One year, not long after Christmas, I learned that upper management (that meant Steve Jobs, in point of fact) had planned a big layoff in our organization. Even though I was in senior management, I didn't find out about it until about a week before it was to happen. It had been rumored for a while, I have to say, but there had been nothing announced officially.
Layoffs are a fact of life in the high-tech industry. We all knew we could be put out of a job on any given day. But we also knew there were plenty of other jobs out there for talented people.
The reason I was out of the loop on these layoff plans was that my boss, who had been on vacation for a few weeks, returned to the office at about that time and promptly turned in his resignation. Then there was nobody in the hierarchy to clue me in, since my boss's boss was the president of the company and he was obviously pretty busy right then. And as it turned out, I wasn't in the loop because of my status. The managers of other groups had been told to keep quiet.
Pretty fast, I went to the company's human resources department and found a whole new group of people working there. The HR staff we had worked with for 6 years was nowhere to be found; they had decamped in advance of the coming events.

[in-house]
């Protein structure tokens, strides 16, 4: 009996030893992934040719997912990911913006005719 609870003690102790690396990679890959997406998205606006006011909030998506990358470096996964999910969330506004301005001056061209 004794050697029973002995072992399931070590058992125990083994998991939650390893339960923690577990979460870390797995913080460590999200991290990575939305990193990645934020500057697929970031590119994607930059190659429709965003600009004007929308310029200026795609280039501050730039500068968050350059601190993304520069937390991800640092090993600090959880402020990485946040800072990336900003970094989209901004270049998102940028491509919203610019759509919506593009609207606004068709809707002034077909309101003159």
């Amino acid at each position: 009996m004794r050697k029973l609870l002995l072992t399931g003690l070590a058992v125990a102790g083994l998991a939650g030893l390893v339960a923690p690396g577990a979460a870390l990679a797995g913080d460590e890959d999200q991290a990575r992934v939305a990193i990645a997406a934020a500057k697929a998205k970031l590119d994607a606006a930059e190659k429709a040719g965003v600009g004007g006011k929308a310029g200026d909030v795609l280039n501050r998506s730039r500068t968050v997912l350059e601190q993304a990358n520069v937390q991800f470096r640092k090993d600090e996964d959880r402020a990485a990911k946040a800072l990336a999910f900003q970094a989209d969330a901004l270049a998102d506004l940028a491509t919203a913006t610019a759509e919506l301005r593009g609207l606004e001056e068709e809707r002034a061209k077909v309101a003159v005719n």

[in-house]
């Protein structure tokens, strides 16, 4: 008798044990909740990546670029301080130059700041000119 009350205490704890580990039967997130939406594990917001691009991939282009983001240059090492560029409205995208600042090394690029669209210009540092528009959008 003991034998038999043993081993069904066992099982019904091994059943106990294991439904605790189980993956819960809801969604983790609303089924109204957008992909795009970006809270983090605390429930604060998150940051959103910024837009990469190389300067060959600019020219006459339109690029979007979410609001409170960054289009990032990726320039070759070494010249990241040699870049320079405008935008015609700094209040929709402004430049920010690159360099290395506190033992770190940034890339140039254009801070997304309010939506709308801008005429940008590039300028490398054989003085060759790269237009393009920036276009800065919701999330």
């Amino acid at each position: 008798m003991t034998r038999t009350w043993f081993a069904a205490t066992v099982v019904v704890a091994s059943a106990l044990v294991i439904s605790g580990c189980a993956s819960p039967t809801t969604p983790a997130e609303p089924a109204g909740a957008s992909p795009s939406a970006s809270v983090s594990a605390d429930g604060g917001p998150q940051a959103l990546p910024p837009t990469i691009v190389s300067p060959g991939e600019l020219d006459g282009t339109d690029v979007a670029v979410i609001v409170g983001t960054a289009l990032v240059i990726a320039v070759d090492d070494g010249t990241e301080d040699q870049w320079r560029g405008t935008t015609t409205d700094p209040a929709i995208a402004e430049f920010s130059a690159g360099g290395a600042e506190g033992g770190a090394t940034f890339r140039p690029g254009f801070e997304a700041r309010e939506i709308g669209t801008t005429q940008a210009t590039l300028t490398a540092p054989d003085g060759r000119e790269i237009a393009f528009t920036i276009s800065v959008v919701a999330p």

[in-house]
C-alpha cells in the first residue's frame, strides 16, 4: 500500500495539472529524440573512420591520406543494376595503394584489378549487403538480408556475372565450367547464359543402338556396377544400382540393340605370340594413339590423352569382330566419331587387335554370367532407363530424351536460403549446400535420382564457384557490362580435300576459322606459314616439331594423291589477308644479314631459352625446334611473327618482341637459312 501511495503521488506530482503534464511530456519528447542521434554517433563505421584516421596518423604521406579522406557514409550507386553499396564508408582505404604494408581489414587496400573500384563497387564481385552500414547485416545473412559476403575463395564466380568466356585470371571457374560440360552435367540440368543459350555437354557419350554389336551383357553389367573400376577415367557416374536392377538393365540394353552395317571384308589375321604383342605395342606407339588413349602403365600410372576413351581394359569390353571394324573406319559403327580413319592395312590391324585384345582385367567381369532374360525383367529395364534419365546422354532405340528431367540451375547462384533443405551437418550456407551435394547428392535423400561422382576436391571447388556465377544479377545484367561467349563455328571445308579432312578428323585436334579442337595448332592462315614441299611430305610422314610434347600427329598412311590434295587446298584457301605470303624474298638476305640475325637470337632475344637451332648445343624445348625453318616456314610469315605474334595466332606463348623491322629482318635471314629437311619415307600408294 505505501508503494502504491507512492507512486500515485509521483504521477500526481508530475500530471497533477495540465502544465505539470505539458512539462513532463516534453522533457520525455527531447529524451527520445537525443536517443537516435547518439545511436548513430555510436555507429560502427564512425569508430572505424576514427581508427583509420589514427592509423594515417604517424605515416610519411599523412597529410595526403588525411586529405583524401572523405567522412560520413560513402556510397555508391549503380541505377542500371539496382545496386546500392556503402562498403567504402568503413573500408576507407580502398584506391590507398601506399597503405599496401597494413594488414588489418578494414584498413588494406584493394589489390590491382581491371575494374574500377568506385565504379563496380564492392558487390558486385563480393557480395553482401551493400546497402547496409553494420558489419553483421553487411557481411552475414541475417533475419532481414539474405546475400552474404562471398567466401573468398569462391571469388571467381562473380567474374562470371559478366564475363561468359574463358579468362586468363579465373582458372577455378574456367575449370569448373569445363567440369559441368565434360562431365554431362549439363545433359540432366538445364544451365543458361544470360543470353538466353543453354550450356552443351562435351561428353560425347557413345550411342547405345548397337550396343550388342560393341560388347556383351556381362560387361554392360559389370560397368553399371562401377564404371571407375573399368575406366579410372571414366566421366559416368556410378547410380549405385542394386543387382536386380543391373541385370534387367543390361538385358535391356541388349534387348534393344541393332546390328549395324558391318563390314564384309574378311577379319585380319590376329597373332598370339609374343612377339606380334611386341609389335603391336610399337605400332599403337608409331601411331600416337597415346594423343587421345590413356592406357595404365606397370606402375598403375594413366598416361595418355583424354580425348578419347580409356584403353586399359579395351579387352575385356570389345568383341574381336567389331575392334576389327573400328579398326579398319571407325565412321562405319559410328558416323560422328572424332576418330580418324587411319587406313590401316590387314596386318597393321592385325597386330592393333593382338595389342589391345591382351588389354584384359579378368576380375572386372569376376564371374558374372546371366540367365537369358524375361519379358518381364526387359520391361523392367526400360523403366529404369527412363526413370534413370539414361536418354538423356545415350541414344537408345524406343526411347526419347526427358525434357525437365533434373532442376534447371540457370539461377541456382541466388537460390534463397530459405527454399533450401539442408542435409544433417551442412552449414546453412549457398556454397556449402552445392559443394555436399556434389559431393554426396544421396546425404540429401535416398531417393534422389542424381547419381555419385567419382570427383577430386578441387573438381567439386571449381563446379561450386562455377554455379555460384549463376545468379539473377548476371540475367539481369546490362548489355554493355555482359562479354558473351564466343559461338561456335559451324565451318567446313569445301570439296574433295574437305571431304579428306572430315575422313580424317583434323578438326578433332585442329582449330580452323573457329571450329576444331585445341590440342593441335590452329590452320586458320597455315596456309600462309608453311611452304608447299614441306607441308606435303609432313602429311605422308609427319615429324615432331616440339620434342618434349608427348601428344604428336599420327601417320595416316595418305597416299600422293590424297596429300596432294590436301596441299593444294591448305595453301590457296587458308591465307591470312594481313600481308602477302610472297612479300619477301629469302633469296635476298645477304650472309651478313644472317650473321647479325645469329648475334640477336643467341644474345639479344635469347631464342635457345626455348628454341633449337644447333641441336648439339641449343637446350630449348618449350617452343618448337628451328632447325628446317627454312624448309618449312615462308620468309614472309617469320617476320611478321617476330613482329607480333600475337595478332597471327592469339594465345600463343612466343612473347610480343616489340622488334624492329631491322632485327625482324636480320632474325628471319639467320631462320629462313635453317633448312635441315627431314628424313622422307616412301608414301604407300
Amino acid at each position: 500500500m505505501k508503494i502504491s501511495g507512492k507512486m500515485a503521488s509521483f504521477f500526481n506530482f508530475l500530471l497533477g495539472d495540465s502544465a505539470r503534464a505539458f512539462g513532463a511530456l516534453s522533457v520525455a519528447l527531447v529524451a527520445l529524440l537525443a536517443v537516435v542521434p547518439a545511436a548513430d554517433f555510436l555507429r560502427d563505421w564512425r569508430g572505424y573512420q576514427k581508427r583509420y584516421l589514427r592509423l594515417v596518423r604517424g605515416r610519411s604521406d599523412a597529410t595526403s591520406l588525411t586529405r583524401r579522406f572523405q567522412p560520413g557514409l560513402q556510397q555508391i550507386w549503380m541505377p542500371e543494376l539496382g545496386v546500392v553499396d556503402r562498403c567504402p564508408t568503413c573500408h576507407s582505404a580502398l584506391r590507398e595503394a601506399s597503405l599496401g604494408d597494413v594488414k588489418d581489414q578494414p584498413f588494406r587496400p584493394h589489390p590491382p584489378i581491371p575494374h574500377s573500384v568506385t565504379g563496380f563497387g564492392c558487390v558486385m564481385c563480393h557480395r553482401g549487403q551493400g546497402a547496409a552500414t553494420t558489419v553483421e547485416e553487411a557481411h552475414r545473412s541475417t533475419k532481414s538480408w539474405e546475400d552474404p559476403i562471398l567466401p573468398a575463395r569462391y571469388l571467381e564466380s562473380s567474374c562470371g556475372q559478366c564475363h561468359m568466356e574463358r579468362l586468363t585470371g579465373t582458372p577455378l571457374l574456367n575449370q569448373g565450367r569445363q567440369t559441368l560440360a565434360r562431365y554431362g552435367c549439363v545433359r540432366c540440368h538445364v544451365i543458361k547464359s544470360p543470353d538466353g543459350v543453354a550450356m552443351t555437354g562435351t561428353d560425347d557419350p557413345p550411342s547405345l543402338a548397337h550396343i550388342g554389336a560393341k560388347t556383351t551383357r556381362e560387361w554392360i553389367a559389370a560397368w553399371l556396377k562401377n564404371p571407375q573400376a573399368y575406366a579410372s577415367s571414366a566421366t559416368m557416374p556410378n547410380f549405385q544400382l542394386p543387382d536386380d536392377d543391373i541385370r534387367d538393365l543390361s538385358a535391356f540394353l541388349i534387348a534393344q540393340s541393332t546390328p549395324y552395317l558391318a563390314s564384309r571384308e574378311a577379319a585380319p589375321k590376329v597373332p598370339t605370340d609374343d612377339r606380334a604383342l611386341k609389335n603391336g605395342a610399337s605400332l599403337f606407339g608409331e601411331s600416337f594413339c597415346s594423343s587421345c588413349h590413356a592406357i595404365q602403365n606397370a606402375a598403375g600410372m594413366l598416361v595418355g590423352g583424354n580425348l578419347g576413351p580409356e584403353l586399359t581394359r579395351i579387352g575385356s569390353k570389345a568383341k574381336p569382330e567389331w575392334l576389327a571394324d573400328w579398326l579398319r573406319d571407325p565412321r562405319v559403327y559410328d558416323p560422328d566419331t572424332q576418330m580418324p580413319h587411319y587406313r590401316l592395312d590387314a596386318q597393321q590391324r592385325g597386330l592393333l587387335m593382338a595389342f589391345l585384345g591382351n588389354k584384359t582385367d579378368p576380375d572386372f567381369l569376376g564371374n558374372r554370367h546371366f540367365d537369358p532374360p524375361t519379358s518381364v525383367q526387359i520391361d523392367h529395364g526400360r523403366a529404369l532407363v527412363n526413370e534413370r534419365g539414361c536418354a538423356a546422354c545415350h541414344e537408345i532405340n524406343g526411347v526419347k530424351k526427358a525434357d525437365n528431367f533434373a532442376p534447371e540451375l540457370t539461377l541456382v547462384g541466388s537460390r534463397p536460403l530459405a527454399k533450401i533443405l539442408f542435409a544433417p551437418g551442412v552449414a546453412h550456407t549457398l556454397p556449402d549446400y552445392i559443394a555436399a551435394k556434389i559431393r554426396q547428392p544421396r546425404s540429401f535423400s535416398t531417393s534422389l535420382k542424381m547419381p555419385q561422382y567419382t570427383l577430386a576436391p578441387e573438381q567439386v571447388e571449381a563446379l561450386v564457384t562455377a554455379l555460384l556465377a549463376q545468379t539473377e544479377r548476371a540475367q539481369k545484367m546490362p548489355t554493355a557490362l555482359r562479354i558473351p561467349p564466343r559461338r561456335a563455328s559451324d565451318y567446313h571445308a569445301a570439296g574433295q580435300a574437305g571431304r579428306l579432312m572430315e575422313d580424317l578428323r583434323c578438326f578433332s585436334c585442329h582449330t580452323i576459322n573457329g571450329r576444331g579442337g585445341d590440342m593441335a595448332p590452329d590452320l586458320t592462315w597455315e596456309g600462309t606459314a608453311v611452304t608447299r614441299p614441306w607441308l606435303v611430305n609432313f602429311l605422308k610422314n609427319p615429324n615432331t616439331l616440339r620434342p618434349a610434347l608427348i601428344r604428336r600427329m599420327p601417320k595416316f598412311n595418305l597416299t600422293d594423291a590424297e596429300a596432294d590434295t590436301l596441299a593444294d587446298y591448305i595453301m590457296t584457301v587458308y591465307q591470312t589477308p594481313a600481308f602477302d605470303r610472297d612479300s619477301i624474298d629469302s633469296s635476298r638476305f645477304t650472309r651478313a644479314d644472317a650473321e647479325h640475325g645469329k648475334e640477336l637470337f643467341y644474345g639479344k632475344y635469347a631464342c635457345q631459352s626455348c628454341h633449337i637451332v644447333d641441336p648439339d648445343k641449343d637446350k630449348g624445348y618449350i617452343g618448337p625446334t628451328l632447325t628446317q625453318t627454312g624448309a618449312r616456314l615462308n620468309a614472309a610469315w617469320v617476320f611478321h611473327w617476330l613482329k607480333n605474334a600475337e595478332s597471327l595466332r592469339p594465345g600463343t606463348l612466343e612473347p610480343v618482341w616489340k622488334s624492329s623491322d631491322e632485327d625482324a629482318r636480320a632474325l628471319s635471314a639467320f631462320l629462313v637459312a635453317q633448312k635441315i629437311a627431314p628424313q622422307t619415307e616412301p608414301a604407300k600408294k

The new HR staff told me that about half the company's employees were going to be let go the following week, including a large majority of the people in my group. I asked the HR person if I was one of the ones who was being, in the parlance, terminated. She told me she wasn't allowed to share that information; it was up to my immediate supervisor to inform me of plans related to my future with the company.
These new HR specialists had been brought in expressly to plan and execute the company's "down-sizing." I pointed out to this stranger that my immediate supervisor had left the company (in disgrace, as far as I could tell) a couple of days earlier and that I no longer had a boss.
Then I just waited. Well, not really. I quietly informed some of the people in my group who I knew needed to make plans. I talked to the managers of other groups within the company to find out all I could about plans and timetables. I participated in meetings where all the managers received instructions on how the layoff would be announced and how events would unfold on the big day (we ended up calling it Black Tuesday). The upcoming RIF (reduction in force) remained a closely guarded secret within the company. Upper management was afraid that employees who were going to be fired might commit acts of theft and sabotage if they found out early that they would very shortly be out of a job.